A look at the SGR-repeal bill.
Awhile back, I wrote fondly of a great preceptor of mine during med school. The most repeated, enduring lesson he taught to his students, residents, and fellows was encouragement to “Do nothing.” With our ever-increasing armamentarium of medications, devices, and medical procedures, it’s increasingly easy to forget that, sometimes, the best thing for us to offer is restraint, lest we do more harm than good.
For better or worse, we have long since entered an era where the greater issues in health care are no longer decided by physicians, or indeed people with any education in medicine whatsoever. The regulators, bureaucrats, and politicians calling the shots are not at all interested in slowing this trend, let alone reverse it. Many no longer even pretend to show interest in receiving input from the physicians whose work and professional lives they seek to control. Which is a shame, since there would perhaps be nobody more suited to remind them that doing nothing, or at least pausing and thinking carefully before taking action, might be better than acting hastily.
Current case in point: HR-2, recently passed overwhelmingly by the House. (For many citizens considering themselves in the know, the SGR-repeal bill.) (Editor’s note: Since the writing of this blog, the senate has now passed the bill as well.) If the reader is blissfully unaware of SGR’s prolongedly-painful history, there’s plenty of material online to get up to speed…or just ask anybody who’s been trying to practice medicine for the past couple of decades. Everyone involved seems to hate the SGR, yet it’s never quite been removed from the field of play. Just put off, for a matter of months at a time, before coming back with greater urgency than ever. Sort of like a bookie coming by every now and then to collect his due, with the unspoken message that, whenever his forbearance runs out, he can get what he wants at your expense…one way or another.
Eventually, this repeated song and dance will wear anyone out: Physicians trying to earn a living, and elected officials who have grown bored of playing with this political football. So, voila! A bill to get rid of it. No surprise that physicians who don’t live and breathe politics were thrilled at the prospect, organizations claiming to represent docs cheered and urged its passage, and the House voted it through with (especially nowadays) strong bipartisan support.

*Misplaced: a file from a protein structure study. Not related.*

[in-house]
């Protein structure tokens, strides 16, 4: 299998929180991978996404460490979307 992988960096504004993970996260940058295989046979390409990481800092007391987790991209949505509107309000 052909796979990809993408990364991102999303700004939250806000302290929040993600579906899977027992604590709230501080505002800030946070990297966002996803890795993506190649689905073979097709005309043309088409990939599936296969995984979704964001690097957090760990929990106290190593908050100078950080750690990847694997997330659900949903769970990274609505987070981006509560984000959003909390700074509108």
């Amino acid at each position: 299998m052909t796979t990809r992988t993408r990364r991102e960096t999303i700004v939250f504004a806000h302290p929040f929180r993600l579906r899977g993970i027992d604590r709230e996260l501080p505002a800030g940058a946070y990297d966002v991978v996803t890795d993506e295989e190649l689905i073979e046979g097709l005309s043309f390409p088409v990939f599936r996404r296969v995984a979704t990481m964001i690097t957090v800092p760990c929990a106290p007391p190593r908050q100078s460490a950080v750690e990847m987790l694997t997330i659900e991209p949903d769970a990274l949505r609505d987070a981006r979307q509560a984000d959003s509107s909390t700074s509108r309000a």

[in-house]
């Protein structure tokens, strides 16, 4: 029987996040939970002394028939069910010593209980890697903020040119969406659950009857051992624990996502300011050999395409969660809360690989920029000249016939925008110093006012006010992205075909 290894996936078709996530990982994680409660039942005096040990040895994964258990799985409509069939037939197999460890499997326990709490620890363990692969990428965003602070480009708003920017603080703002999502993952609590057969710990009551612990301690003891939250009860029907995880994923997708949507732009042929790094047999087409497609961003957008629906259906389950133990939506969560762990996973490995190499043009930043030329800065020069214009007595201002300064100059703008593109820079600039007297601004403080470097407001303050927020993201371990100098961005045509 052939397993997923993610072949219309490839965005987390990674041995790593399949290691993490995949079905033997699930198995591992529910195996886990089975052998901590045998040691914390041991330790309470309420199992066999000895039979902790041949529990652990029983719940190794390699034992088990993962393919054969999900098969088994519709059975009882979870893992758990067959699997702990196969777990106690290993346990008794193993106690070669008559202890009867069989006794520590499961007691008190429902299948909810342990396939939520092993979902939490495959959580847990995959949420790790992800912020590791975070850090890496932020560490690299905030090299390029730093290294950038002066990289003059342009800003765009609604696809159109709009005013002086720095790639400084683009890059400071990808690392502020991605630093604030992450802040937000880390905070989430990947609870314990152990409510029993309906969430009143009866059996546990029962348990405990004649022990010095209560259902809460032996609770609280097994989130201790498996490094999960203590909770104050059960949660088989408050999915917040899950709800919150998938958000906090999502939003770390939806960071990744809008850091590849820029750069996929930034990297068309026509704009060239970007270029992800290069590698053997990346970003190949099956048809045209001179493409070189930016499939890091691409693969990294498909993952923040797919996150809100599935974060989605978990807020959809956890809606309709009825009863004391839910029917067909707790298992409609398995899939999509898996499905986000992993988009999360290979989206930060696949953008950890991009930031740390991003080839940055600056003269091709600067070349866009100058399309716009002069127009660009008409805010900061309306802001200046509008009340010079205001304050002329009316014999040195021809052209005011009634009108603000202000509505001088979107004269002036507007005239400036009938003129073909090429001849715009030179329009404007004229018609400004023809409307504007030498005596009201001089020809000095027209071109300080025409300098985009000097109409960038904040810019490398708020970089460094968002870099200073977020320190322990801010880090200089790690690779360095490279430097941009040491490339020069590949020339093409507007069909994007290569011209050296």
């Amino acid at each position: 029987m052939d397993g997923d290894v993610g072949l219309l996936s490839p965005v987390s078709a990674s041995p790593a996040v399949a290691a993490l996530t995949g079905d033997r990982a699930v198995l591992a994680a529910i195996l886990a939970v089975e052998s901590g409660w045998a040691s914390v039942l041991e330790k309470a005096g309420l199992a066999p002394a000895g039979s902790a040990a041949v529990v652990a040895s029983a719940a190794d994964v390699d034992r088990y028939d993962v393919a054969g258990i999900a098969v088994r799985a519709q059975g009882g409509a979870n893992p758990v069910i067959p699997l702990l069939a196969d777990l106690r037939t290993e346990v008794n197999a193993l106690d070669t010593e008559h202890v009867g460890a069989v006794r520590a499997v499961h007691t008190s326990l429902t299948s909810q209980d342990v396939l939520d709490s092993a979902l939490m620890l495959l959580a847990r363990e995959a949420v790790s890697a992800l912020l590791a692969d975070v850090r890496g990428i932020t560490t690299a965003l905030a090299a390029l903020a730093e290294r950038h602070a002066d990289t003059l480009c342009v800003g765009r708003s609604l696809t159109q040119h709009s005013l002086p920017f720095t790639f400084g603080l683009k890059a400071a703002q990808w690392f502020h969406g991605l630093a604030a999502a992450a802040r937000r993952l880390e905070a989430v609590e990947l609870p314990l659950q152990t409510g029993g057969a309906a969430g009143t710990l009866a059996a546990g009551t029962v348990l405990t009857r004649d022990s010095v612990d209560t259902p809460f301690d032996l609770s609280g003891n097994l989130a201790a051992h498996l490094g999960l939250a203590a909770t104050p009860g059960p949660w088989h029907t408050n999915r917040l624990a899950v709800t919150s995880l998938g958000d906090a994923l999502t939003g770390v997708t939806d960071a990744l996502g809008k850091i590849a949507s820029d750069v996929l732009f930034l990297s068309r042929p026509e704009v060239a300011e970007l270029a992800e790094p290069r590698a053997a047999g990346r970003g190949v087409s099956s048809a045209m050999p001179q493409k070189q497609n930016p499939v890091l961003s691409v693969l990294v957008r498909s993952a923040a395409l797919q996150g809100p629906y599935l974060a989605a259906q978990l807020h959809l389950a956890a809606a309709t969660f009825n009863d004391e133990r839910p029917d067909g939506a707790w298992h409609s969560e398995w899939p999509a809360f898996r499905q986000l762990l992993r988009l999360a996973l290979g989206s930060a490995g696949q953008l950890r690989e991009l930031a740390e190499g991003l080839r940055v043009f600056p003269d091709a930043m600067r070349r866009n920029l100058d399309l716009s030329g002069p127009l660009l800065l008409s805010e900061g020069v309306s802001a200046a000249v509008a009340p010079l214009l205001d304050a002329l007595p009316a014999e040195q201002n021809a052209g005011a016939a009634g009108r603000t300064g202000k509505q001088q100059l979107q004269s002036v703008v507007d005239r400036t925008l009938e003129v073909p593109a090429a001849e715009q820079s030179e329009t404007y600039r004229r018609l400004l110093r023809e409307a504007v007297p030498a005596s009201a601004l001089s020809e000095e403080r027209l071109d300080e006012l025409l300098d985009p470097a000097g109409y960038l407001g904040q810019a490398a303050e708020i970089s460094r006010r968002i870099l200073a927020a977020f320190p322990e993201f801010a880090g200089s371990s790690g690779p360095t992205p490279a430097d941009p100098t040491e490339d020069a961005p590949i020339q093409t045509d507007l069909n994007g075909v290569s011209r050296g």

Bringing to mind an old line about how, if you think you have gotten a good deal, you should perhaps count your fingers afterwards to make sure you still have all of them…because the bill, after dispensing with SGR in Section 101, proceeds on to matters unrelated from Sections 102-525. Things that a practicing physician, and professional societies acting in physicians’ best interests, should consider twice before swallowing in the same gulp.
Don’t like Maintenance of Certification (MOC)? The bill codifies it into Federal law. Find “meaningful use” troublesome? That also gets etched into stone. Still wondering how the transition to “value”-based reimbursement for health care goods and services will be instituted? Doesn’t matter that nobody else knows, either…the bill gives carte blanche for the government to figure that out as it goes along (and guess who will live with the consequences). And there’s more…NPI number required for licensure, and thus participation in Medicare/Medicaid no matter how untenable they become. Go ahead and read the bill for yourself…one hopes that some of the Congressmen did before voting for it. Unlike the blind-supermajority acceptance of the massive PPACA, which had to be “passed to see what was in it.”
The Senate chose to go on recess rather than be an eager participant in railroading this thing into law, and took some flak for it. Perhaps it was simply a desire to get out of town and enjoy some time off…but I’m hopeful that at least some Senators recognized that this was not to be treated as yet another case of “something [anything] must be done!” If so, such individuals might be physicians’ best friends in DC nowadays. Hopefully, the recess will provide them with enough time to receive our thanks and support, so that they will be encouraged to fight the good fight when they return. One hopes that our professional societies will be on the right side of these issues when that happens.